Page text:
What ol' Tim forgets to mention in his deep-thought piece is that the real trend toward online classes is found in the for-profit universities, which have lowered academic standards, raised tuition, and have made a killing on in-house student loans. I'm surprised Tim didn't hear that while out on the golf course. At any rate, the important thing for my kids is that books are not required in these classes. One of the more onorous things in higher education, besides having entitlement and affirmative action types getting tuition breaks, is required books. Who needs them?


Posted by Louisiana Curly, a resident of Another Pleasanton neighborhood,
on Jan 17, 2013 at 11:11 am

I saw the "debate" too, and it wasn't a contest. Tim's point about so-called assault guns is right on. AK-47s are not assault guns but mostly defense guns. You show me your gun, I show you a bigger one. Let's do away with these onerous gun laws that forbid me from exercising my constitutional right to buy hand grenades in bulk.

What ol' Tim forgets to mention in his deep-thought piece is that the real trend toward online classes is found in the for-profit universities, which have lowered academic standards, raised tuition, and have made a killing on in-house student loans. I'm surprised Tim didn't hear that while out on the golf course. At any rate, the important thing for my kids is that books are not required in these classes. One of the more onorous things in higher education, besides having entitlement and affirmative action types getting tuition breaks, is required books. Who needs them?


Posted by Joe, a resident of Ruby Hill,
on Jan 17, 2013 at 12:54 pm

Not trying to be a cynic relating to on-line education and how California is 'piloting' a program, we have experts in the field locally, etc, but why is there so much 'happy chatter' about this topic? Open University in the UK has been in existence since 1969 and has provided effective, quality distance learning to huge numbers of people. Again, cynically, a fatal case of 'not invented here'- these options should have existed on a wide scale basis years ago and would have saved a lot of people time and money.


Posted by Joe, a resident of Ruby Hill,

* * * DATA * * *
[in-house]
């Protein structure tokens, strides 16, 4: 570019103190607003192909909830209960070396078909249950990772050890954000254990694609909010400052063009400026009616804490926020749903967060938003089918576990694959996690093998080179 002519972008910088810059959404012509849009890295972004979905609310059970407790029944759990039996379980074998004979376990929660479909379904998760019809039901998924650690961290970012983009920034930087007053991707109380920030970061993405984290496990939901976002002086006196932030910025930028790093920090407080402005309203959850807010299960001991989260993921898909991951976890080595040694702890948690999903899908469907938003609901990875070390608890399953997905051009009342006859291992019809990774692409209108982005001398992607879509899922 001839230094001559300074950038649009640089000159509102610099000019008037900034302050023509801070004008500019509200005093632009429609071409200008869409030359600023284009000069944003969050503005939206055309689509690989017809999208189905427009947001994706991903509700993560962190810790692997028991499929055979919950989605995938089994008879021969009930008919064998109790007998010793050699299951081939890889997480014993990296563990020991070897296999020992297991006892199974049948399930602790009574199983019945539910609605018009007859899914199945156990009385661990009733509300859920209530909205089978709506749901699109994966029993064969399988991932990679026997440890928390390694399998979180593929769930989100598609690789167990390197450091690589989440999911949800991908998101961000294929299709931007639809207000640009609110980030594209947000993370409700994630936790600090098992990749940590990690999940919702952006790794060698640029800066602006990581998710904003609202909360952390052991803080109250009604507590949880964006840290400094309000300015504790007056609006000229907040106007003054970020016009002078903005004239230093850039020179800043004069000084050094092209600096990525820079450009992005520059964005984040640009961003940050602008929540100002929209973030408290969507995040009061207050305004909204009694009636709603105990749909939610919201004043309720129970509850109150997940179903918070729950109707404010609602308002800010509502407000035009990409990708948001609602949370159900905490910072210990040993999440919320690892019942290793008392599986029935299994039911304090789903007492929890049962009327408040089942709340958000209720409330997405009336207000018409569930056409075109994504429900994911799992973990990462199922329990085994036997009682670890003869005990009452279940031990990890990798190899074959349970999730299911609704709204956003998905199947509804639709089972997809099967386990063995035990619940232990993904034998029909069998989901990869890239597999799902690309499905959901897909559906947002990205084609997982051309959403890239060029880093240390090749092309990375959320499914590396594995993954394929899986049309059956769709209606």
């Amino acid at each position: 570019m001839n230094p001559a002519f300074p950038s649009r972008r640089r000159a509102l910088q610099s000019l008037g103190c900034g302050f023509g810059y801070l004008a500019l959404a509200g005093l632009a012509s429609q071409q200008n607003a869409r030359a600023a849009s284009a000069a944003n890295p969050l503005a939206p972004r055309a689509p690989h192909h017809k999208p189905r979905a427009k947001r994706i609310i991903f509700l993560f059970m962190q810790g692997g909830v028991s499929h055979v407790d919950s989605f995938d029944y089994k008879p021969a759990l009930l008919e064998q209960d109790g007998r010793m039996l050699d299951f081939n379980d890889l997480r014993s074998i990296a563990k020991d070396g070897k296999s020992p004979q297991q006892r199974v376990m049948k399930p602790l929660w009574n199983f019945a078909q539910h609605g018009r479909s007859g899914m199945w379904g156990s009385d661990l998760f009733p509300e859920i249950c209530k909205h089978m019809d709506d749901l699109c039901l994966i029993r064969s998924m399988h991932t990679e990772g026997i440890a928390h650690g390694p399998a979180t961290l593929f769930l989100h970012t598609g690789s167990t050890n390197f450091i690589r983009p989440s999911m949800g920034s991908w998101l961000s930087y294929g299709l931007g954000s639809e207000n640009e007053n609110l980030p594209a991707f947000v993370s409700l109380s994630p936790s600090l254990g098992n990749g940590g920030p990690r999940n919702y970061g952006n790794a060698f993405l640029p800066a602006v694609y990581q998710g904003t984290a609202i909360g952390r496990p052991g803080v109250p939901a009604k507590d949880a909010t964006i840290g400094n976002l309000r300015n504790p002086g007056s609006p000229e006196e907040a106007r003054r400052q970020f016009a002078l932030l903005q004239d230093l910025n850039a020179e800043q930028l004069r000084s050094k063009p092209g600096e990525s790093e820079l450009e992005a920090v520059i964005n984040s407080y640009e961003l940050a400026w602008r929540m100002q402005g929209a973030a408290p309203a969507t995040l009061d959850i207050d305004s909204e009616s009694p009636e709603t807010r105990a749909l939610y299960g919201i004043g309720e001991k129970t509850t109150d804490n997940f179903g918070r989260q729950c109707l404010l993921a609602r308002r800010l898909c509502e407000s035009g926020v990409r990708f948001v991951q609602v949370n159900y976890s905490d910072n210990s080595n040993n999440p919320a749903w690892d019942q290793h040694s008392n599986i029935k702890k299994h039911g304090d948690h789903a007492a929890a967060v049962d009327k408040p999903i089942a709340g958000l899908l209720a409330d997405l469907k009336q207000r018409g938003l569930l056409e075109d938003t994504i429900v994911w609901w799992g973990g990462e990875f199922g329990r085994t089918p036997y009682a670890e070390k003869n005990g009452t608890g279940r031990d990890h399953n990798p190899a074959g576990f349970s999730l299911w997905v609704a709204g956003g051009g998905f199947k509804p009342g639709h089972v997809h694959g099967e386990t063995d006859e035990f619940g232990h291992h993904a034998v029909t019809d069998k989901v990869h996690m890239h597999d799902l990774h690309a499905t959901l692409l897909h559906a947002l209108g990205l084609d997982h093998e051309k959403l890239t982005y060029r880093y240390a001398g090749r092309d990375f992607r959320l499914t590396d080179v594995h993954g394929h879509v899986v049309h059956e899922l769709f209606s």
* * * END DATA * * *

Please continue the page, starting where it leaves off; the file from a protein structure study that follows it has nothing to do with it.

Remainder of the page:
on Jan 17, 2013 at 12:59 pm

And to add further cynicism -not too surprising that all of the previous posts went straight to the gun issue (what, it was 20% of the article?) and who 'won' the debate. It isn't about winning, it's about people. I'm sure the thousands of families affected by gun death yearly are keeping tabs on who 'won' - the correct answer is no-one... 3 words on who 'won' -Sandy Hook Elementary


Posted by Student, a resident of Del Prado,
on Jan 17, 2013 at 4:54 pm

Online classes are so easy to cheat they should not be eligible for college credit.


Posted by franco, a resident of Vineyard Hills,
on Jan 17, 2013 at 10:08 pm

franco is a registered user.

This comment is incredible:

"I saw the "debate" too, and it wasn't a contest. Tim's point about so-called assault guns is right on. AK-47s are not assault guns but mostly defense guns."

Both Tim and this author are out of their minds. An AK-47 is unquestionably the premier assault weapon. A quote from wikipedia:

"The original AK-47 was one of the first true "assault rifles" to be manufactured, after the original Sturmgewehr 44.[8][9] Even after six decades the model and its variants remain the most widely used and popular assault rifles in the world because of their durability, low production cost, and ease of use."

Web Link

Another reference describing what is considered to be assault weapons:

Web Link

The mis-information presented by Tim Hunt's reference to "so-called assault weapons" together with the poster who writes that they are defense weapons is no less than astounding!

You have to be brain dead not to notice what that Taliban or Iraqi insurgent is shooting with in the many videos seen on the TV news as well as many Youtube videos. Jeesh!


Posted by Louisiana Curly, a resident of Another Pleasanton neighborhood,
on Jan 17, 2013 at 10:28 pm

Guns don't kill people, people do. Back in Louisianne we'd hunt wild hogs with AK-47s, and defend our property against the entitlement folks who got roust around a little bit by the big hurricane. AK-47s are hunting tools in the hands of good patriotic citizens, and defensive weapons when the entitlement hordes want to cross your property.